Is +P Ammunition Really Necessary?

You don't get a big increase in performance from +p ammunition.

When it comes to defensive ammunition, a lot of people opt for +P loads as a matter of course. It’s certainly not a bad idea on paper; many police departments and federal agencies carry +P or +P+ in their duty guns.

The additional powder load nets an increase in velocity over standard rounds – though how much can actually vary – with the idea being that a jacketed hollow point round traveling at a faster speed will hit the target harder, penetrate deeper, and the result of the extra “oomph” – due to the increase in hydraulic pressure on the bullet – result in more reliable and wider expansion.

Naturally, the attributes of penetration and expansion are desired when it comes to a defensive pistol round.

However, this comes at a cost. The first cost is in increased recoil. As an overpressure round will exert a bit more recoil on the shooter (though some of us don’t mind too much) which can actually impede accuracy with some shooters.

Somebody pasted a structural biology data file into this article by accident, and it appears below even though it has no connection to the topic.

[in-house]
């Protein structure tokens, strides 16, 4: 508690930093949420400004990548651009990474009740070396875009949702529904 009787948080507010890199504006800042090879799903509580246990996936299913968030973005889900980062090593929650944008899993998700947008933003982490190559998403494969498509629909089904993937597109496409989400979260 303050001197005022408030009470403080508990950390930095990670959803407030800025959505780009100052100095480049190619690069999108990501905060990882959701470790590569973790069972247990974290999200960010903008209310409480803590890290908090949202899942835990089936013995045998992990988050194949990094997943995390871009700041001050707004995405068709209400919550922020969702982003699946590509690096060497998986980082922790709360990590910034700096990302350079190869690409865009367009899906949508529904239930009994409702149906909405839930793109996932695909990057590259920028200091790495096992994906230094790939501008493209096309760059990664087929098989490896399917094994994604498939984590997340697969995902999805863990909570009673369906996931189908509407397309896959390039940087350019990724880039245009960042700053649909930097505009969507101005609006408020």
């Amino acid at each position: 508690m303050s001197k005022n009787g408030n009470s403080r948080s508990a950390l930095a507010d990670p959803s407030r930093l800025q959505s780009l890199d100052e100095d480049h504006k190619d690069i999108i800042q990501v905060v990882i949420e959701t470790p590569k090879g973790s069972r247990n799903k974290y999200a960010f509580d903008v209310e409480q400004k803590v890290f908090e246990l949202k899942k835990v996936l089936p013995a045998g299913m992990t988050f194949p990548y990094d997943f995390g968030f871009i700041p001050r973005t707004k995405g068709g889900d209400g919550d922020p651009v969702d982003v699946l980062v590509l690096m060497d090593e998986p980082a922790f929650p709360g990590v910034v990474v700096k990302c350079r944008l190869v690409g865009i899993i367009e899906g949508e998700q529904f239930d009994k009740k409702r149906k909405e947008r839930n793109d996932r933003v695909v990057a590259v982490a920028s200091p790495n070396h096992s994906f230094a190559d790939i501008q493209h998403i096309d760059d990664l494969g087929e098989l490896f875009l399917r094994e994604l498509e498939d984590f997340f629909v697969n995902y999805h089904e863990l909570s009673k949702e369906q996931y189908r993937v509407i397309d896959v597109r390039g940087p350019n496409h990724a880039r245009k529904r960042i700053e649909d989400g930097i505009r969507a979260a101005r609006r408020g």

When a person doesn’t like to shoot a round they tend to flinch or tense up prior to squeezing the trigger, a common reason for pulling shots off point of aim. Use of +P also accelerates wear on the barrel, the frame and the recoil spring in a semi-auto, requiring service or replacement of parts sooner than would otherwise be needed.

Granted, the typical civilian isn’t going to fire enough +P to wear out a pistol and, truth be told, neither are many police officers. That’s why police trade-in guns are usually a pretty safe buy. But is the extra velocity actually worth the extra recoil or the potential expense?

There’s a similar debate among waterfowlers, who are already thinking “not that stupid 3-½” shell thing again.” For those unaware, a 3-½” 12-gauge shotgun shell holds the same load as a 10-gauge shell, so you get a bit more shot and a bit more velocity with a slightly bigger shell. The argument (ongoing for decades) is over whether a 3-½” 12-gauge shell actually nets enough ballistic performance to merit the pain of shooting one.